Harry Foote, my first editor at my first newspaper job in Westbrook, Maine, pulled me aside after a particularly rough day in 1994. I’d missed or made mistakes on more than one story. I was 18 years old. He was approaching 80. He handed me a copy of the latest edition of the paper, pointed to three or four things I’d written, and said, “You won’t remember what you missed this week. You’ll remember and be proud of what you made.”
I keep returning to that advice today, which will be my last as editor of the New Haven Register, Register Citizen, Middletown Press and other publications in Connecticut. I’m leaving Digital First Media after working for it and its predecessor companies for the past 11 years, or nearly 30 percent of my life. I’ve worked as a statewide and regional editor for DFM for the past three years, as a publisher the previous three, and as a corporate director of news before that.
I could write a book about the frustrations and lessons from the past three years of our attempts to rapidly shift from legacy print structure to digital first journalism business model under hedge fund ownership and in a corporate newspaper chain environment. I’m not sure anyone would want to read it.
So I’m taking Harry’s advice. In the past 11 years at Journal Register Company and Digital First Media, I’ve come to know hundreds of people who have dedicated their lives to journalism, who work long hours for low pay, and put up with all kinds of crap (including plenty from me!) year after year. Cynical exteriors aside, at the heart of it, they care about strangers and are in journalism to improve people’s lives.
When I consider what our team in Connecticut has done and been through in the past three years:
- The Sandy Hook Elementary School shooting, when more than 100 DFM journalists from Connecticut and across the country helped us cover the unfolding horror of that tragedy and its long, continuing aftermath.
- Two hurricanes in which our journalists kept working despite newsrooms having to be shut down due to no electricity or flooding, despite their own homes being damaged and/or without power, and despite their children being out of school for extended periods.
- Two historic blizzards, with conditions similar to the hurricanes, except much colder.
- Two historic death penalty trials in the Cheshire home invasion and triple murder case.
- Two historic elections, with races including New Haven choosing its first new mayor in a two decades and a 5th District congressional campaign that saw two federal investigations and multiple people sent to prison. Our coverage of that 5th District campaign won a national Editor and Publisher “Eppy” award for Best News/Political Blog.
- Our reporting led to a grand jury investigation, trial and conviction of former Connecticut Gov. John Rowland, who will be sentenced to a likely prison term in January.
- Our reporting exposed the “Gifting Tables” pyramid scheme on Connecticut’s Shoreline and resulted in its organizers going to prison.
- We covered UConn’s men’s and women’s basketball teams winning national championships the same year. And we covered a national college ice hockey championship in which two of “our” teams – Yale and Quinnipiac – faced off. Despite our huge focus on digital, we managed to produce a pretty spiffy keepsake magazine about the former and wrote a book about the latter.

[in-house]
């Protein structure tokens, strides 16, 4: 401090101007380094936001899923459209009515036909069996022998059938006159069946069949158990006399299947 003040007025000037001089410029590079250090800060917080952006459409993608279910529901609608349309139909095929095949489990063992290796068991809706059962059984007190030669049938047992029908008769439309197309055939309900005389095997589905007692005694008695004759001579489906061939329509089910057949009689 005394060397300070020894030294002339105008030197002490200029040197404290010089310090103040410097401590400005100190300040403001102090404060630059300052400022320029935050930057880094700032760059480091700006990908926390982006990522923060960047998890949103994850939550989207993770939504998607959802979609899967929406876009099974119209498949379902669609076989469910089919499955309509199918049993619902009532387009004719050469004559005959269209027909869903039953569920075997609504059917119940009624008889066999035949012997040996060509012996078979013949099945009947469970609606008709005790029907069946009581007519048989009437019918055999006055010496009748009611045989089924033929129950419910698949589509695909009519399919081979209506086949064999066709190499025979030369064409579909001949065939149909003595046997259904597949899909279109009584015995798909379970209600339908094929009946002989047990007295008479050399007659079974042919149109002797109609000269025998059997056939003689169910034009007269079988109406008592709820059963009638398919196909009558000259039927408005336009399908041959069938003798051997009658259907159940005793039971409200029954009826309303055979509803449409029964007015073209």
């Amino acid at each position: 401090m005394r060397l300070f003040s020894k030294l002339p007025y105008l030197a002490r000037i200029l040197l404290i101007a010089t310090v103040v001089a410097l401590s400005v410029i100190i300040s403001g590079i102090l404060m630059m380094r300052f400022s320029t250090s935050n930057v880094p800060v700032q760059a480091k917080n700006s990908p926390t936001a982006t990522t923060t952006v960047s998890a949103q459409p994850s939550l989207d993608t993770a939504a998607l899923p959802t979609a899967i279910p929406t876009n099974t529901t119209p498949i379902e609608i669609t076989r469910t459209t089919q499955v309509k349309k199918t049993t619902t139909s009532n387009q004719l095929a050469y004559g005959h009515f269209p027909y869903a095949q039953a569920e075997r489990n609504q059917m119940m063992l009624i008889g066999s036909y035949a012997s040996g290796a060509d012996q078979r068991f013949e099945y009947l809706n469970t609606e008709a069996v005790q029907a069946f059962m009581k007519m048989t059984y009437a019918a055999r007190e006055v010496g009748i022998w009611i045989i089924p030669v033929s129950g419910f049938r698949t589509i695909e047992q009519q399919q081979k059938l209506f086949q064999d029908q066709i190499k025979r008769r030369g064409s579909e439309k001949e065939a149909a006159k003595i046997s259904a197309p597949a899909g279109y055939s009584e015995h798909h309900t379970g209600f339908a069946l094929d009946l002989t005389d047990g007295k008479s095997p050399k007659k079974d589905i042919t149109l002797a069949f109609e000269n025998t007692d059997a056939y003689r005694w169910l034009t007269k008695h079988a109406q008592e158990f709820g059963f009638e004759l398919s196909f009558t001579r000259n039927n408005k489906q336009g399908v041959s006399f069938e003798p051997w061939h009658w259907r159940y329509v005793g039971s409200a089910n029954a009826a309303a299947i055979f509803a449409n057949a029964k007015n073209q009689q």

- We launched GameTimeCT.com, an instantly-popular statewide high school sports site.
- Our staff provided award-winning, minute-by-minute breaking and live news coverage when an airplane crashed into two East Haven homes.
- Our comprehensive reporting and strong editorial voice added to the pressure for change in East Haven after its police department systematically profiled and harassed undocumented immigrants.
- We exposed the social media bullying of two 14-year-old rape victims, and sparked a nationwide conversation about rape culture and how it can be enabled by schools, athletic departments and the media.
- We sounded the alarm on an epidemic of heroin overdose deaths in small Connecticut towns as police and public officials wanted it kept quiet.
- We changed the way we covered urban violence in New Haven.
- We improved public access to police records across the state with a comprehensive audit of police department compliance with the Freedom of Information Act. We helped take another police Freedom of Information Act case to the Connecticut Supreme Court.
- We used data visualization tools to explain Connecticut’s broken campaign finance system, the injustice of its property tax on cars, and the waste in school superintendent pay.
- We celebrated the 200th anniversary of the New Haven Register, and moved the Register’s office after 33 years as an I-95 landmark on Long Wharf.
- We were recognized with the national Robert C. McGruder Award for Diversity Leadership for the success we’ve had in diversifying our newsroom’s staff, leadership and coverage.
This group of journalists in Connecticut accomplished these things despite constant uncertainty and change in the industry and company, multiple rounds of staff reductions and a nonstop agenda of training on new tools.
Although I’ll be moving on to not-sure-what-comes-next (hey, know someone who wants to hire me?), I’ll be excited to see the next few years of accomplishments from DFM newsrooms across the country and our group in Connecticut in particular.
Connecticut’s newsrooms will have strong and compassionate leadership from Mark Brackenbury, promoted today to executive editor, fresh off receiving the Local Media Association Editor of the Year award last week in Philadelphia. Backing them up are an incredible group of leaders, reporters, photographers and designers who made all of the above and a lot more happen over the past few years.